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BMC Infectious Diseases

Open Access

Epidemiological aspects of HIV infection in the Republic of Moldova

  • Iurie Osoianu1 and
  • Ala Halacu1
BMC Infectious Diseases201414(Suppl 4):P8

https://doi.org/10.1186/1471-2334-14-S4-P8

Published: 29 May 2014

HIV infection in the Republic of Moldova continues to represent a major problem of public health, which is kept under constant surveillance and monitoring. On January 1, 2014 the cumulative number of persons identified with HIV was 8,588 people, representing a prevalence of 166.74 cases per population of 100,000. In 2013, HIV incidence was 17.18 cases per 100,000 population. Cumulative AIDS was diagnosed in 2,464 persons (28.7% of people diagnosed HIV positive). 1,752 people died at the onset of the epidemic (20.5% of all people diagnosed with HIV).

The HIV epidemic evolution in the country is characterized by three periods with some features:

- 1987-1995 registering sporadic cases in some areas, mainly among foreign students - sexually transmitted ways;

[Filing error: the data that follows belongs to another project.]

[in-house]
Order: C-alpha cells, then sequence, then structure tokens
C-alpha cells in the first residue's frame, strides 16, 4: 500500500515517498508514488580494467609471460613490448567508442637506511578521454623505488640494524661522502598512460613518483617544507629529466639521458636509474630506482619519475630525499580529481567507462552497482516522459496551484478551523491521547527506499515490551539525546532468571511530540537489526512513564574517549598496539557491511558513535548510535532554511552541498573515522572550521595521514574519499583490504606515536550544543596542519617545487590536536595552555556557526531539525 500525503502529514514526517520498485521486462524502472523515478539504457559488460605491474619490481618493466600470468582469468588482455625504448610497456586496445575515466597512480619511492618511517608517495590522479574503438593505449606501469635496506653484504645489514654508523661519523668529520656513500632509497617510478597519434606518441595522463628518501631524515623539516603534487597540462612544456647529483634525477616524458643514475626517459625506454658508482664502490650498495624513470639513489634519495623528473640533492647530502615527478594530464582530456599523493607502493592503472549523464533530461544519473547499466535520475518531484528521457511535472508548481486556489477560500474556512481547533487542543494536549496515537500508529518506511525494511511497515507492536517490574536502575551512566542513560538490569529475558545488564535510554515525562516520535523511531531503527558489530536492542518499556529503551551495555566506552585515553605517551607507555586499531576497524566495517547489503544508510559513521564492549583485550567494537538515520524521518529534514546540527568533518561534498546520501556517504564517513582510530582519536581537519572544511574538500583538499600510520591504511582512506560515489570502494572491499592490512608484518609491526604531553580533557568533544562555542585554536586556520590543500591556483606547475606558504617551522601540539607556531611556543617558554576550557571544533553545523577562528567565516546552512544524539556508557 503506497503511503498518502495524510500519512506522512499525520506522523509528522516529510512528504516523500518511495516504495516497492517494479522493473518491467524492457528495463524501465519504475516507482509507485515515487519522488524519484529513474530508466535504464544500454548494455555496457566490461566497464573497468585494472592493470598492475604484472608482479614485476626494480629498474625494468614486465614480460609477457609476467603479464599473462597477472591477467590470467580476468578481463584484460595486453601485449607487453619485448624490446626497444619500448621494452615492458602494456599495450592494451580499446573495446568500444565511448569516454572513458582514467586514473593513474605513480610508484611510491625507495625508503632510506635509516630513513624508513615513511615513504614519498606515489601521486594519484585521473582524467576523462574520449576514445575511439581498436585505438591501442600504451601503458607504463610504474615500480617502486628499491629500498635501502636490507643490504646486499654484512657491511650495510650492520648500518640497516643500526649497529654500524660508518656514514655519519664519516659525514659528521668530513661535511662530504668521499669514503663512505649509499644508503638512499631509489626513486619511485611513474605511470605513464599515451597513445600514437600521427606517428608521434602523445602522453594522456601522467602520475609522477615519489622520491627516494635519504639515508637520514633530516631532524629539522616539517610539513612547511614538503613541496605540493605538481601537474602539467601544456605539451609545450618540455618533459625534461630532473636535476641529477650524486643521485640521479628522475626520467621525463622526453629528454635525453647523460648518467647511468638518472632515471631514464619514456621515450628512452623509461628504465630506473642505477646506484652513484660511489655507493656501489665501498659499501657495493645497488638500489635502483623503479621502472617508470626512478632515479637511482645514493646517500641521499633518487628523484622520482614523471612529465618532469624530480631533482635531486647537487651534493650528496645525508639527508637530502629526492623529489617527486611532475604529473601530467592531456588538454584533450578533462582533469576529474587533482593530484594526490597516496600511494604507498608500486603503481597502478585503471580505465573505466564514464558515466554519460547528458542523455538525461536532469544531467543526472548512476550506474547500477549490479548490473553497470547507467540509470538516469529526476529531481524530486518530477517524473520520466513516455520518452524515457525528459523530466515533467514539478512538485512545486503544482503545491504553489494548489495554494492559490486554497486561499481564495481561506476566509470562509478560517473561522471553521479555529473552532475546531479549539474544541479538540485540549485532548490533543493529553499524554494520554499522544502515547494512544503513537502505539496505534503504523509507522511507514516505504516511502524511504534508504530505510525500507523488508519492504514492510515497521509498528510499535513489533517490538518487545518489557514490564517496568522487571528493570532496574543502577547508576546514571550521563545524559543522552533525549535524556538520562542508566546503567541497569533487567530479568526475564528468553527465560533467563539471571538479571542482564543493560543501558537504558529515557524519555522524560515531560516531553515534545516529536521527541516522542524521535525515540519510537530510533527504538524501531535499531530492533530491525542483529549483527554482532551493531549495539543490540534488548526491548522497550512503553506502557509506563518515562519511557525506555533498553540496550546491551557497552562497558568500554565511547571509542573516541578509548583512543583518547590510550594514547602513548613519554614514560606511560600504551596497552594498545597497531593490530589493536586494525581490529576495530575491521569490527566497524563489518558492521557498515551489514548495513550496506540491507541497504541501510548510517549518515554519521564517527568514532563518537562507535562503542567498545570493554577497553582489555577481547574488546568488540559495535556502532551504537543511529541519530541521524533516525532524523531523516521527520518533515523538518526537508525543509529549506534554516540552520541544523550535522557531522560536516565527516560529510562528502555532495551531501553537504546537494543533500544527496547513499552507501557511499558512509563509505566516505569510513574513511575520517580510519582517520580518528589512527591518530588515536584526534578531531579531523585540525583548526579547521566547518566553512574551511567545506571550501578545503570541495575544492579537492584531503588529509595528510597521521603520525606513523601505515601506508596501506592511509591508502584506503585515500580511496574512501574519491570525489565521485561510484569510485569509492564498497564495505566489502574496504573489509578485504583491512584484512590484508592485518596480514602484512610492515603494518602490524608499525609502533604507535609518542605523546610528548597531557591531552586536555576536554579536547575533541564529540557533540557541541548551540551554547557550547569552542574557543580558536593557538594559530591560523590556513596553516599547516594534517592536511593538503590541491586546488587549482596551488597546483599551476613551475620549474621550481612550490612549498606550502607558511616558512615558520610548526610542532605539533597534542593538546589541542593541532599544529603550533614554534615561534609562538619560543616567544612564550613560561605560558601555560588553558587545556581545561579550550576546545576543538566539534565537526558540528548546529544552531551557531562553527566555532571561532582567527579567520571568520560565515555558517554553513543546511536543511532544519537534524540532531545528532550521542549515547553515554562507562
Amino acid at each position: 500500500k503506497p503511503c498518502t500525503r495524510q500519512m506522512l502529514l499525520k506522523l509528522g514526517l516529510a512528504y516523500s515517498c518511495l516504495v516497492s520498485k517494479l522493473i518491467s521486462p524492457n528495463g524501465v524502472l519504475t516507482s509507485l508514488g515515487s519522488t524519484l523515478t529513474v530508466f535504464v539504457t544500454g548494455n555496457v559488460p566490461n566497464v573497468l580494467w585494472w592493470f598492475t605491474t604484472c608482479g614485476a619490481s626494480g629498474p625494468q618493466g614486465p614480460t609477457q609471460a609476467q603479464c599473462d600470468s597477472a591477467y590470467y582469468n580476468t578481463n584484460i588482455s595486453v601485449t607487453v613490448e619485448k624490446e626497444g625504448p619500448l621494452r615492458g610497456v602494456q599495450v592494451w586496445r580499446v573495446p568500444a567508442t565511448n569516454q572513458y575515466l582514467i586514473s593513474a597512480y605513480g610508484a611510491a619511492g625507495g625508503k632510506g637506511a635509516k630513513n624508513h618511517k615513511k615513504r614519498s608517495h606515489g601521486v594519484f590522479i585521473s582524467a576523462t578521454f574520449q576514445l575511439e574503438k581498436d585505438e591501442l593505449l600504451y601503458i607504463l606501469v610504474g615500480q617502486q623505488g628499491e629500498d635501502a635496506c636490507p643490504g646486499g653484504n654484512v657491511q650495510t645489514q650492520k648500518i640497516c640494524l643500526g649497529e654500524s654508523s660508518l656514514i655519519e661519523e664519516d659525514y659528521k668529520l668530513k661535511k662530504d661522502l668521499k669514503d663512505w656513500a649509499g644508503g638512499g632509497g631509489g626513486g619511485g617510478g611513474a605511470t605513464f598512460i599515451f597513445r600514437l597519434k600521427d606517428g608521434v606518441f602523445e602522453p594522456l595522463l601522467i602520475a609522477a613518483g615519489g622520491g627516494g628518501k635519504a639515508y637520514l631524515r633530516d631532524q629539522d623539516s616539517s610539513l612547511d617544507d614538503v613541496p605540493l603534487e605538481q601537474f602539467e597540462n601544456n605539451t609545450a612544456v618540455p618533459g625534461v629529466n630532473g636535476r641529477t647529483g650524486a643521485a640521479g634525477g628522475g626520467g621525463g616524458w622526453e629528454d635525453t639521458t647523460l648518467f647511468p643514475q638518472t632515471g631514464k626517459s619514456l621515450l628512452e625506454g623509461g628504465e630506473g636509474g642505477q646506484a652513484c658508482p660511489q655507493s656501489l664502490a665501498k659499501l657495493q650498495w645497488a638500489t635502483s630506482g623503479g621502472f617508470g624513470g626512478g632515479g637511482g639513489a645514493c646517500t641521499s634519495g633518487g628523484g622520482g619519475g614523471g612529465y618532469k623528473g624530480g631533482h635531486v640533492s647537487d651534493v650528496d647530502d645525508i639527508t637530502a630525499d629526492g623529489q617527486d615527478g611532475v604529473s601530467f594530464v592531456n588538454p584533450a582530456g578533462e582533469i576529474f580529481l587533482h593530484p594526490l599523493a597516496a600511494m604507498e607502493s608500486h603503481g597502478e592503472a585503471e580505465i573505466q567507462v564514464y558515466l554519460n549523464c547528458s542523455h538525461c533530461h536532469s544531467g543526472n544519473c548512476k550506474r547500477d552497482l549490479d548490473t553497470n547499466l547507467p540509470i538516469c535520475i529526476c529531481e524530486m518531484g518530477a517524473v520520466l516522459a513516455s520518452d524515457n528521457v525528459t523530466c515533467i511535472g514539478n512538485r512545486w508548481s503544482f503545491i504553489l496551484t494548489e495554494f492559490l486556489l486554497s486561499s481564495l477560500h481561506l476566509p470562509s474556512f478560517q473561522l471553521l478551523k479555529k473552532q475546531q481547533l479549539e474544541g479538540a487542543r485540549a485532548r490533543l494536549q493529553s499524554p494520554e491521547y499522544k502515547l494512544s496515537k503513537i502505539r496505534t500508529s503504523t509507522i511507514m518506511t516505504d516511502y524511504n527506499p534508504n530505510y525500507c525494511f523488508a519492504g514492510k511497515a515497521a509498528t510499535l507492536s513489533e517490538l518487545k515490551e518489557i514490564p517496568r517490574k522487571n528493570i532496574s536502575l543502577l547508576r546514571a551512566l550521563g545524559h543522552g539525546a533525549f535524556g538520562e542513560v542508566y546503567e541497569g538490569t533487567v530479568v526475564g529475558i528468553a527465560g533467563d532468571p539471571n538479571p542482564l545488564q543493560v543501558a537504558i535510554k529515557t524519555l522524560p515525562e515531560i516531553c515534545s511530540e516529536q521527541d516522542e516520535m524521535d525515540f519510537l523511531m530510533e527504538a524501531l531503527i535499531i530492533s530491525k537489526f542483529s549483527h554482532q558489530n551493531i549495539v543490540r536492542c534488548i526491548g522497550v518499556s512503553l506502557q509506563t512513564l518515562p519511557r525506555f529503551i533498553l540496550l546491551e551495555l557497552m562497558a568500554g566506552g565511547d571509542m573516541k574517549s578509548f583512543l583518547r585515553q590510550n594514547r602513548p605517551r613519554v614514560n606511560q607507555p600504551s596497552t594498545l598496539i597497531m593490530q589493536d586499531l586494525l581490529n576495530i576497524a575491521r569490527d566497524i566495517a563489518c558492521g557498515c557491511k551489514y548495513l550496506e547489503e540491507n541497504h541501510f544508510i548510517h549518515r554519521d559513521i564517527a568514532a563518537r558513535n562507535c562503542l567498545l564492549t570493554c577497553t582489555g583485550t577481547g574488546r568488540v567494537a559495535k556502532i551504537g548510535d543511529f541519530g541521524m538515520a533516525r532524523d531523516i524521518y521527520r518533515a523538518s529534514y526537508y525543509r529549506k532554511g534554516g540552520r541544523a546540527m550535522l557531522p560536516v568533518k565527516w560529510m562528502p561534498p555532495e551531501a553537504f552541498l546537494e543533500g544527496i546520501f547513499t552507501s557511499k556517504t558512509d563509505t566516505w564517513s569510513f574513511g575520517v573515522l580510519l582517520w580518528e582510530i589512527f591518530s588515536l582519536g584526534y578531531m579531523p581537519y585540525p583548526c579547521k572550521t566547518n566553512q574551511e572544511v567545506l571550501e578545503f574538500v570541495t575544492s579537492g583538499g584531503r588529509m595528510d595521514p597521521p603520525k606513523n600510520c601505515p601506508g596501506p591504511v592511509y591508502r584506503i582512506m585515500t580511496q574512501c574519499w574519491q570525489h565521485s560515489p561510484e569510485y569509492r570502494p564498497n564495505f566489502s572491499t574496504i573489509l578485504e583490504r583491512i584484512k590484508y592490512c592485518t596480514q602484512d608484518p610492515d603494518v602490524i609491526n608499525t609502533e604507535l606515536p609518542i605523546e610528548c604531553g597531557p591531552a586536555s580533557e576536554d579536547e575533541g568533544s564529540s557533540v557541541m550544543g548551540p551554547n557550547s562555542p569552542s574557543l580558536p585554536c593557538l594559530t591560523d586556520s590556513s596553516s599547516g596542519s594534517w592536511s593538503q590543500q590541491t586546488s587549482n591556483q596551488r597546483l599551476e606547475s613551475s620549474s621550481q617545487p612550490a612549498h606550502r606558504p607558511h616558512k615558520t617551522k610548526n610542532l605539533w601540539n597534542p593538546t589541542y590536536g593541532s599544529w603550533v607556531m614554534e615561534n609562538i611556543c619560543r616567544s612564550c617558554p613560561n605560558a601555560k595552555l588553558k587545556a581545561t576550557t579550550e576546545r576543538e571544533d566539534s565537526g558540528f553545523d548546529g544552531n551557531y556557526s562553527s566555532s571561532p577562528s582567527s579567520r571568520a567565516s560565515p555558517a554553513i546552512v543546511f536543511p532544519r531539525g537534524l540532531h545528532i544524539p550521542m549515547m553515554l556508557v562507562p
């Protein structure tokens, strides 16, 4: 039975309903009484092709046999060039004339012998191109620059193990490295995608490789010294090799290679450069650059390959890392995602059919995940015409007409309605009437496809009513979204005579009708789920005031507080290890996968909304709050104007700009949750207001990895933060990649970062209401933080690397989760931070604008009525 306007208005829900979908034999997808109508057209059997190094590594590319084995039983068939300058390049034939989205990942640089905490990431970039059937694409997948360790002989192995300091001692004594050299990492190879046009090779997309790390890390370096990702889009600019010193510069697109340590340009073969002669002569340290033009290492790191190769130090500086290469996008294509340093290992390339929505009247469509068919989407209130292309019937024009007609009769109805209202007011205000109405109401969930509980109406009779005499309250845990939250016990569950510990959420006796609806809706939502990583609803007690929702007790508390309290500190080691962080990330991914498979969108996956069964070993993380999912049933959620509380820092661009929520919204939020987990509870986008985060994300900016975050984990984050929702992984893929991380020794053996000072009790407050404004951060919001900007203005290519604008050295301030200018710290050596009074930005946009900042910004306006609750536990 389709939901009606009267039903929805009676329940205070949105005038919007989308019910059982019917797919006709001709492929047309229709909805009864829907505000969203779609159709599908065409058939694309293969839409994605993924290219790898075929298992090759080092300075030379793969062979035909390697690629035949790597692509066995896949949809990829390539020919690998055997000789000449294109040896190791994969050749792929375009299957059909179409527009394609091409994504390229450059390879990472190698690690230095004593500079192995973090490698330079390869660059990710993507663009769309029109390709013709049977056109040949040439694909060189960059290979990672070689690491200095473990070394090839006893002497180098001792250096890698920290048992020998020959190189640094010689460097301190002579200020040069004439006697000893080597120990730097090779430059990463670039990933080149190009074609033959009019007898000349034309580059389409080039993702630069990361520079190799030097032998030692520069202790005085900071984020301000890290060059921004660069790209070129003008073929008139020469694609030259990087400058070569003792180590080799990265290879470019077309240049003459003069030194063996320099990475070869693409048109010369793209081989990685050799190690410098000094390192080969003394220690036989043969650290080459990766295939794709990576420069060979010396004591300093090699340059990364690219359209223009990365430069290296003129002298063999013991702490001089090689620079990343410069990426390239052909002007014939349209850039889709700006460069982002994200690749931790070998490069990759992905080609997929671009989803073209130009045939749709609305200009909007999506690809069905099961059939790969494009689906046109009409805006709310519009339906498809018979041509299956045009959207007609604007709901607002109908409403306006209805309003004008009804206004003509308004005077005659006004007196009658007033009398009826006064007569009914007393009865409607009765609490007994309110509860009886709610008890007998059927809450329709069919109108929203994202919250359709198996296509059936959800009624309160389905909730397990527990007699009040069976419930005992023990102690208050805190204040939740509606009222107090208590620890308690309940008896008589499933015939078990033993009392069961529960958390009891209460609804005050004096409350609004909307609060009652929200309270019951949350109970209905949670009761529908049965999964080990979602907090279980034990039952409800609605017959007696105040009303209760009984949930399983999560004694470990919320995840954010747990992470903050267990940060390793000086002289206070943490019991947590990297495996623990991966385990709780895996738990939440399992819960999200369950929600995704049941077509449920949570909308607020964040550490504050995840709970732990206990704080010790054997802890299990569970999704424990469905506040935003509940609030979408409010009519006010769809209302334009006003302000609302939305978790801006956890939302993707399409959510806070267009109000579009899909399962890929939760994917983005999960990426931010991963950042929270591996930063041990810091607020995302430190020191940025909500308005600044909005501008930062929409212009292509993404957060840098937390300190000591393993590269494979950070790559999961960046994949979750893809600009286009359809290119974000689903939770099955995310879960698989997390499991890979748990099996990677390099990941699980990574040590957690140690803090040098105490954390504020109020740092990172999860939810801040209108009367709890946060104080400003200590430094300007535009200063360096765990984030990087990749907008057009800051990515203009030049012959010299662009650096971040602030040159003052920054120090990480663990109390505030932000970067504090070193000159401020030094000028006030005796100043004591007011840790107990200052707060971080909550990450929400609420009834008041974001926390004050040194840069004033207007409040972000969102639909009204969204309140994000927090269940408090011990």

- 1996-2001 expanding geographic areas and spreading predominantly among injecting drug users (IDU), the route of transmission through injecting drug use;

- 2002-present spreading in all administrative territories, including in rural areas, increasing the number of persons infected sexually, increasing the percentage of impaired women.

The incidence of HIV in Moldova has increased significantly since 2003. So far, the epidemic has affected most intravenous drug users (IDU), commercial sex workers (CSW), men who have sex with men (MSM) and their partners, thus being classified as epidemic outbreak concentrated in population groups with high risk of infection. The country is assured access to preventive services to all population groups, especially IDU, CSW and MSM. It is also ensured access to treatment, care and support for HIV infected persons and AIDS patients.

Authors’ Affiliations

(1)
National Center of Public Health

Copyright

© Osoianu and Halacu; licensee BioMed Central Ltd. 2014

This article is published under license to BioMed Central Ltd. This is an Open Access article distributed under the terms of the Creative Commons Attribution License (http://creativecommons.org/licenses/by/4.0), which permits unrestricted use, distribution, and reproduction in any medium, provided the original work is properly cited. The Creative Commons Public Domain Dedication waiver (http://creativecommons.org/publicdomain/zero/1.0/) applies to the data made available in this article, unless otherwise stated.

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